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Knoxville, Tenn. — A national media member, who hadn’t seen Bill Self in a while, innocuously asked Kansas University’s coach how he was doing Sunday night in Thompson-Boling Arena.
“Awful. Awful. We were awful,” Self said after the top-ranked Jayhawks’ 76-68 loss to a somewhat-depleted No. 16-ranked Tennessee team that played three walk-ons a total of 45 minutes.
The Jayhawks, who Self said resembled “guys on an island looking out for ourselves,” rather than being “as one,” had time to reflect on their “awful” play against a team that had just six scholarship players in an extended locker room session with the coach.
Not a peep was heard in or around the locker room a good 50 minutes after a loss that completed KU’s nonconference portion of the season at 14-1.
Normally, bodies are swinging out the locker room doors just 10 minutes or so after games, especially road games when the squad is anxious to get out of town.
“I did tell them this ... coaches talk about a ‘good loss.’ There is no such thing,” Self said. “We want to win every game and all that stuff, but if winning camouflaged us getting better? Then we’re better off to have this happen so we can start getting better now.
“If we can look back four weeks from now and say, ‘Hey, we became a team upon finding this out about ourselves’ … if we do that, I’m cool with this. If we don’t do that, then this is a really bad loss.”
He talked to the Jayhawks about becoming better teammates.
“Do we really go through the game thinking, ‘How I can get my other four teammates on the floor better?’ Or do we go into the game thinking how the other four teammates can affect me. As long as you worry how it affects you, you are not a good teammate. That’s a fact of life in this game. I think we have good teammates. I do not think we were good teammates today.”
One thing Self did not do after a contest that will see KU shed its No. 1 ranking after keeping it from the preseason until today, is harp about the fact KU’s undefeated dream is history.
“I told ’em also we were not going to run the table,” Self said. “I mean, that wasn’t going to happen. If they thought it was going to happen ... that should be our goal to win every game, but that’s not going to happen. I guess it is mathematically possible for two teams (Texas, Kentucky) to still do that. I don’t predict it’ll be the case.”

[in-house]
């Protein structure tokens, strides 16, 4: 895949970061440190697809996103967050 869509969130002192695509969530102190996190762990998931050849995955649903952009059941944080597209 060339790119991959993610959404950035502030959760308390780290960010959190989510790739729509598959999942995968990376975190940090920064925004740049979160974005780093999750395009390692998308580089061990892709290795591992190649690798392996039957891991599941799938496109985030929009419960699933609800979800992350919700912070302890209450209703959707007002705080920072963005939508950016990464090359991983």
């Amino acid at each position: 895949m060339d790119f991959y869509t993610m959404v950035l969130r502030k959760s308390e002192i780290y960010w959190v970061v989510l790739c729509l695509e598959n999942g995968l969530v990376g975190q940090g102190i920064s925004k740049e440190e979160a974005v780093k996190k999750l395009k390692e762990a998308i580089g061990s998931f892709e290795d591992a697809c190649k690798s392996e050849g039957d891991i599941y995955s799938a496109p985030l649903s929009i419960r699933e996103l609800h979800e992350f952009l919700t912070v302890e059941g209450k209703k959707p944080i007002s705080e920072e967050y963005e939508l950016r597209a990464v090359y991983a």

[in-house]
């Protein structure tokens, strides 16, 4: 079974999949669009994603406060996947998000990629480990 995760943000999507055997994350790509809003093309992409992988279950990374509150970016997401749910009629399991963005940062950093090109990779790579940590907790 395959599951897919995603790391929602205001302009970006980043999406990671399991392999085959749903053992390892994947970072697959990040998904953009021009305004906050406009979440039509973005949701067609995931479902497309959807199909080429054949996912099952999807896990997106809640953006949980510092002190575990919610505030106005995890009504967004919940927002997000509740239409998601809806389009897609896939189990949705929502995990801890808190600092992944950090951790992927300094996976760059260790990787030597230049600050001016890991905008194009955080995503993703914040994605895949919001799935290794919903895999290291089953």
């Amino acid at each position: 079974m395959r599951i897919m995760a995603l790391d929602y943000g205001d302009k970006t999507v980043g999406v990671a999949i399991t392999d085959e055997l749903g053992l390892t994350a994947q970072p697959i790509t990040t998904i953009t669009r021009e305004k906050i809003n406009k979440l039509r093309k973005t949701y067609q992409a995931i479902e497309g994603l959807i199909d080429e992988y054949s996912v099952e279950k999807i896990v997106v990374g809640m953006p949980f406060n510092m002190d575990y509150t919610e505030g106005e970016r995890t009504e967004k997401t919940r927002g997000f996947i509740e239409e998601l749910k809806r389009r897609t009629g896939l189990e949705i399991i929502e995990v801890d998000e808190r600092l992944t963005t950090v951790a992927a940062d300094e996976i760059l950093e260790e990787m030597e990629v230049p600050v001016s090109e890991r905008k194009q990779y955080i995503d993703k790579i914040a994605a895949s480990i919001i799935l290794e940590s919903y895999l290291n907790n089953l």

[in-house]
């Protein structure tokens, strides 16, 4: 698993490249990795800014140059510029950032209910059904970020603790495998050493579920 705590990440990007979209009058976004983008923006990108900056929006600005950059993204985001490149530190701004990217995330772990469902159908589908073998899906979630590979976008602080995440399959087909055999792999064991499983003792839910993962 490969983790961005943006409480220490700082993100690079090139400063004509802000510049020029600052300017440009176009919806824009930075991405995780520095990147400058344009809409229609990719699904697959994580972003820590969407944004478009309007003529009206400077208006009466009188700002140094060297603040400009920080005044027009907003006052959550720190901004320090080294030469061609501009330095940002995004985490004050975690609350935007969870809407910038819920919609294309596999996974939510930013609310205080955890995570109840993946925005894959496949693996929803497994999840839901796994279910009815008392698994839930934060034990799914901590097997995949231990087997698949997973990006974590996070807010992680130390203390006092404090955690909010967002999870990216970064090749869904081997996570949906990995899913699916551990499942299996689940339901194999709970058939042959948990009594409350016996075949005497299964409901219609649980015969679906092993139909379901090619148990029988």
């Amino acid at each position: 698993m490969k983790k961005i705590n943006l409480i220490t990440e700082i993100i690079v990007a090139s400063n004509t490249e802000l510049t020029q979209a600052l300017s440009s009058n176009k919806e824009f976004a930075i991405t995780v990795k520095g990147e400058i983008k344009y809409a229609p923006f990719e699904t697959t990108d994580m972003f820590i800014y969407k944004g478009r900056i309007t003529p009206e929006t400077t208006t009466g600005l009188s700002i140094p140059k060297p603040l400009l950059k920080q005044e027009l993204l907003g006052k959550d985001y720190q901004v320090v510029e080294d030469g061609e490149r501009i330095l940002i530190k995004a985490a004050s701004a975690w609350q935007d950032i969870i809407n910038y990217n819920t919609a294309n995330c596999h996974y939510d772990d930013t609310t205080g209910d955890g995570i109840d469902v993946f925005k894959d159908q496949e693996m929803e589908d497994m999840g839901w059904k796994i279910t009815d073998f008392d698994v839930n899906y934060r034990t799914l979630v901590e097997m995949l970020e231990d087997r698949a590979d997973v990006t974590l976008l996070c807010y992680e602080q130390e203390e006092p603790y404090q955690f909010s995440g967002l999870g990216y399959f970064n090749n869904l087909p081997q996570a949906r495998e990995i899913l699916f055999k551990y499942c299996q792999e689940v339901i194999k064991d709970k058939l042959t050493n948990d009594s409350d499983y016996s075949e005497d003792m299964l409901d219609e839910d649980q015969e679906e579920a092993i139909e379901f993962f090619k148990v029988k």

Senior Sherron Collins, who had 22 points off 7-of-20 shooting (two of 10 from three) and had four of KU’s 16 turnovers (against five assists), said, “Maybe,” when asked if he thought KU could run the table this year.
Junior Cole Aldrich, who Self said wasn’t aggressive enough in scoring just seven points off 3-of-5 shooting (he did have 18 rebounds), said a bit more about the end of the perfect season.
“I think every team would love to think they could (go undefeated). The reality of it is, it is probably not going to happen,” Aldrich said. “The odds of that happening are far-fetched just because in this day and age every team from top to bottom is that good.”
Even suspension-riddled teams forced to use walk-ons, like freshman Skylar McBee, whose big three as the shot clock wound close to zero, upped UT’s narrow three-point lead to 74-68 late. He had six points in 23 minutes, while fellow walk-on Josh Bone had three points and two assists in 12 minutes and walk-on Steven Pearl an assist and three rebounds in 10 minutes.
“Everybody is disappointed,” Aldrich said after a game in which KU whittled a second-half deficit of nine points to a tie game at 64 with 4 1/2 minutes to play. “It’s just tough because we know as a team we can play better. Guys on the team will play better. We’ll get back to work tomorrow and continue to work.
“Coach said we have to find an identity and get back to work.”
Of the team’s mood, Collins said: “It was down, but not that down. We know we can learn from it. The mood is more bad when you wonder why you lost. We know why we lost.”
“We weren’t tough enough, and they hit tough shots,” he said, calling McBee’s three “lucky,” considering the freshman appeared not to know how much time was on the shot clock when he fired.
He was direct when asked about the play of big men Aldrich, Markieff Morris, Marcus Morris and Thomas Robinson.
“I don’t think they have been aggressive enough,” Collins said. “I know what it is. I don’t think they are playing to their ability. I think it’s just a lack of effort probably. It’s not going after balls and trying hard, which you should. I think we’ll be all right. We’ll spin it into a positive.”
KU was deficient in several other areas.
• The Jayhawks guarded the ball so poorly on the perimeter that Self was forced to use a zone defense.
“The zone did what it’s supposed to do. They milked the clock to five seconds and had to throw up a shot to get a shot. They were able to do so and made a couple of ’em (nine of 18 threes). Whether the ball goes in or not ... we probably played better zone than we did man,” Self said.
• KU didn’t pass the ball well against UT’s man and zone defenses, totaling just 10 assists to the Vols’ 16.
“The ball stuck,” Self said.
What else contributed to the loss?
“Toughness, poise, competitive juice … a lot of things,” the coach said.
The good news? Conference season begins at Nebraska on Wednesday. Tipoff is 8 p.m. at Devaney Center.
“This game is important, but not near as important as Wednesday,” Self said. “Our first season is over. It ended poorly. Last year our first season ended miserable in East Lansing (loss to Michigan State). We turned it around and did pretty well.”